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Small businesses can now breathe easier thanks to new unfair contract legislationSmall businesses breathe easier thanks to new unfair contract legislation

By Lachlan Commins, Patterson Houen & Commins, Lawyers, Sydney. As a small business – whether supplying goods or services or buying them – it can often feel as though that the odds are stacked against you when entering into a standard form contract with a large organisation. Talk about being between a rock and a hard place, sometimes it can feel that either your brains or your signature are going to end up on the dotted line at the end of the day.

Well, get ready to breathe a sigh of collective relief because the Commonwealth government has just introduced legislation (Treasury Legislation Amendment (Small Business and Unfair Contract Terms) Bill 2015) which will allow unfair contract terms used in standard form contracts (valued at less than a prescribed threshold) with small businesses to be declared void and for the contract to continue to bind the parties if it can operate without the unfair term.

Essentially, the legislation extends the unfair contract term protections currently available to consumers under the Australian Securities and Investments Commission Act 2001 (for financial services and products) and the Australian Consumer Law (ACL) (for the supply of goods or services other than financial services or products including the sale or grant of interests in land) to cover small businesses entering into standard form contracts (valued at less than a prescribed threshold).

In order to be considered a ‘small business’ you must employ less than 20 people at the time of entering the contract.

Currently, the protections under the legislation are limited to low-value standard form contracts not exceeding $100,000, or $250,000 if the duration of the contract is longer than 12 months. The rationale behind this threshold is that it places the onus on small businesses to undertake their own due diligence for high-value transactions.

So what constitutes a ‘standard form contract’? Well, it’s any contract alleged by one party to the proceedings to be so unless the other party to the proceedings is able to prove otherwise. This means that if you are a small business and you are involved in proceedings in respect to an unfair term in a contract, the onus will be on the other party to prove that the contract is other than a standard form contract. In reaching its determination, the court will take into account the following:

  • whether one of the parties has all or most of the bargaining power relating to the transaction;
  • whether the contract was prepared by one party before any discussion relating to the transaction occurred between the parties;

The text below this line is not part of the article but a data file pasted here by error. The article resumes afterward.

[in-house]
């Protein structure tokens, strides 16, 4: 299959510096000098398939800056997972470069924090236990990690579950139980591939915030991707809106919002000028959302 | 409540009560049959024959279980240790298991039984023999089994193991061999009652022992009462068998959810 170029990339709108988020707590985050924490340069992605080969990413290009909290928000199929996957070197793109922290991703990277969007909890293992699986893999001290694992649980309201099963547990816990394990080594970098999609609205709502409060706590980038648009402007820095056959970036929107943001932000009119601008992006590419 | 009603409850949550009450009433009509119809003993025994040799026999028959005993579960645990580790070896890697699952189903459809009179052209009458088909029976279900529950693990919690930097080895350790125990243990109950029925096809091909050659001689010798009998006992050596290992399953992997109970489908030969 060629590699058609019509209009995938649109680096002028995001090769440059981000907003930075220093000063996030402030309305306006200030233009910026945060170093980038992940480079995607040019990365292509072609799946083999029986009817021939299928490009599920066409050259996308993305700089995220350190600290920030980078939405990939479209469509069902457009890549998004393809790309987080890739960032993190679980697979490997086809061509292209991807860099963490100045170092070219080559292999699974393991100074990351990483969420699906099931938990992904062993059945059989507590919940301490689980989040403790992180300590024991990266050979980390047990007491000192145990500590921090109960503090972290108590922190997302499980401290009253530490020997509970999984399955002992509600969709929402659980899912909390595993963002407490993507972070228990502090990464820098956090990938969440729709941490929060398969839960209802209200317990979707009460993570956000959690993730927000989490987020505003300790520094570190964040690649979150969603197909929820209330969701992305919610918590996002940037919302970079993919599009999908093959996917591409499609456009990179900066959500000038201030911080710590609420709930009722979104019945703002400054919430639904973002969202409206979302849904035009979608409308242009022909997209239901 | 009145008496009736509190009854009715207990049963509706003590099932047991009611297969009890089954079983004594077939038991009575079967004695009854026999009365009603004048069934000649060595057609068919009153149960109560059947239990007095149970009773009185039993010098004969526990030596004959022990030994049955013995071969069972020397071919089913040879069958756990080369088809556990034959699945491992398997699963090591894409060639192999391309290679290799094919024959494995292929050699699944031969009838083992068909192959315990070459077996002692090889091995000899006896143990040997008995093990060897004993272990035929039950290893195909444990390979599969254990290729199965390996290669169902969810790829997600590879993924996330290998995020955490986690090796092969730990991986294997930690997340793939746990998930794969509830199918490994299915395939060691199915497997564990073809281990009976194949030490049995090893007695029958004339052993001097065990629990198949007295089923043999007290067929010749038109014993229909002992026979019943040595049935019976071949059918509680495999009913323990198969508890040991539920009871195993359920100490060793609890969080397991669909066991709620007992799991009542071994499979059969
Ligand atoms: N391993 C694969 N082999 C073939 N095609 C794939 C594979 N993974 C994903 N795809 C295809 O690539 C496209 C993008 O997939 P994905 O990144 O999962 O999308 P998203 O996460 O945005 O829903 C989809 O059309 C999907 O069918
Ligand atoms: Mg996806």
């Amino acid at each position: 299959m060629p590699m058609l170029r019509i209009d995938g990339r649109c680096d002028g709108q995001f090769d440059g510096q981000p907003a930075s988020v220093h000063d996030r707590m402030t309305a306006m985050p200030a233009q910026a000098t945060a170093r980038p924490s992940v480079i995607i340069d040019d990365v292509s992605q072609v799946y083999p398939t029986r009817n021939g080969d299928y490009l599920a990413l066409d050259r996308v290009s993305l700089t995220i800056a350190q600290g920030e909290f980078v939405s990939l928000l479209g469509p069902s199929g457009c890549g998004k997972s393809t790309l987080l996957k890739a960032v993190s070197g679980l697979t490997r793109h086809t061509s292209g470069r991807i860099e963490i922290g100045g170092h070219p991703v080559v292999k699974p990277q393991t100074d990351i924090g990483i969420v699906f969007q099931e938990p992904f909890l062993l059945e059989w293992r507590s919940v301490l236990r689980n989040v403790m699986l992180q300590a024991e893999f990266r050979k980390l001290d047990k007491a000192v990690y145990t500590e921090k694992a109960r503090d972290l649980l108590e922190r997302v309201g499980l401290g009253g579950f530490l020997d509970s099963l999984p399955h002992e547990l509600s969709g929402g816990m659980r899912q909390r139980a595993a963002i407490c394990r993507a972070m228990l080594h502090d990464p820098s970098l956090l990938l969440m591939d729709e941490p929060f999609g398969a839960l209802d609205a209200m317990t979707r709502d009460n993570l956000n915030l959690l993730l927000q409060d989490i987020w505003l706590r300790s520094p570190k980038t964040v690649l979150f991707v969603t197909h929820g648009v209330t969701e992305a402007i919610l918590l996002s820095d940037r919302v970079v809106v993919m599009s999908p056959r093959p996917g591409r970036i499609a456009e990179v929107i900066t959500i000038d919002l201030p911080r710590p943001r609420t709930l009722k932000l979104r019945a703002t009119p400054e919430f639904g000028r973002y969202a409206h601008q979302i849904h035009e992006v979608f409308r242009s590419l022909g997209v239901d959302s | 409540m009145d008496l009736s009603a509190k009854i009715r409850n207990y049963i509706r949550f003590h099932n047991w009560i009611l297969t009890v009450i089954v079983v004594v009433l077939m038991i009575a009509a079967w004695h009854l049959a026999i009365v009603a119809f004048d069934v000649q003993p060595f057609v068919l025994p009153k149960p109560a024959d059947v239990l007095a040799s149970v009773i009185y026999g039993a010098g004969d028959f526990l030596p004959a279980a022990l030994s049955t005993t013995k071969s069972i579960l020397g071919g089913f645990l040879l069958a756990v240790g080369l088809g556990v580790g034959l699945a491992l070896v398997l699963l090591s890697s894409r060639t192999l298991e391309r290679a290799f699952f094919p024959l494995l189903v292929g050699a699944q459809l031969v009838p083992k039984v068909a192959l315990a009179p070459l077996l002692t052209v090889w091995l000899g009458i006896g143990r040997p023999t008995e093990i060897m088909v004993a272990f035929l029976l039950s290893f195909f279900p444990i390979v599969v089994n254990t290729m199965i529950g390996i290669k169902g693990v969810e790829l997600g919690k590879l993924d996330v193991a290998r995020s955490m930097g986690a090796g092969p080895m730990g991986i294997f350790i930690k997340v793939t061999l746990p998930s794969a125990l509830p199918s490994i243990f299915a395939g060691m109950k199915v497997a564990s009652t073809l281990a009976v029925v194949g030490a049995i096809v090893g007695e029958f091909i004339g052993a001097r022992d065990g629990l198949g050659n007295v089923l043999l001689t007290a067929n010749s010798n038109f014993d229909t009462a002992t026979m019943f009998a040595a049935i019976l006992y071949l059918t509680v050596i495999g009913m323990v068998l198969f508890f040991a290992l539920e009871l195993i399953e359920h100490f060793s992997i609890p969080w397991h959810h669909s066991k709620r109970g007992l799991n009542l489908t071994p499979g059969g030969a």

• whether another party was, in effect, required either to accept or reject the terms of the contract in the form in which they were presented;
  • whether another party was given an effective opportunity to negotiate the terms of the contract; and
  • whether the terms of the contract take into account the specific characteristics of another party or the particular transaction.

So finally, what constitutes ‘unfair’? It should be noted that contract terms that define the ‘main subject matter of the contractor that set the ‘upfront price payable under the contract’ are exempt from the legislation and therefore cannot considered to be unfair. A term will be unfair (subject to some exemptions) if:

  1. it would cause a significant imbalance in the parties’ rights and obligations arising under the contract; and
  2. it is not reasonably necessary in order to protect the legitimate interests of the party who would be advantaged by the term; and
  3. it would cause detriment (whether financial or otherwise) to a party if it were to be applied or relied on.

In considering the above, the following will be taken into account:

  1. the extent to which the term is transparent; and
  2. the contract as a whole.

The upshot for small businesses is that they should be more readily able to enter into standard form contracts with larger organisations with confidence where the ‘bargaining power’ between the parties is unequal but the legislation can still apply to a contract between two small businesses of equal bargaining power – so be alert.

Larger organisations should also invest in undertaking a review and analysis of all their standard form contracts in use with small businesses to ensure that any ‘unfair terms’ are revised to the extent that they do not fall foul of the legislation. This may mean the organisation taking on a larger portion of risk than would have otherwise been assigned to the other party under the contract.

If you would like more information on the finer details of the legislation (including the class of contracts and contract terms to which the new legislation does not apply) a visit to your MSI lawyer would be productive.

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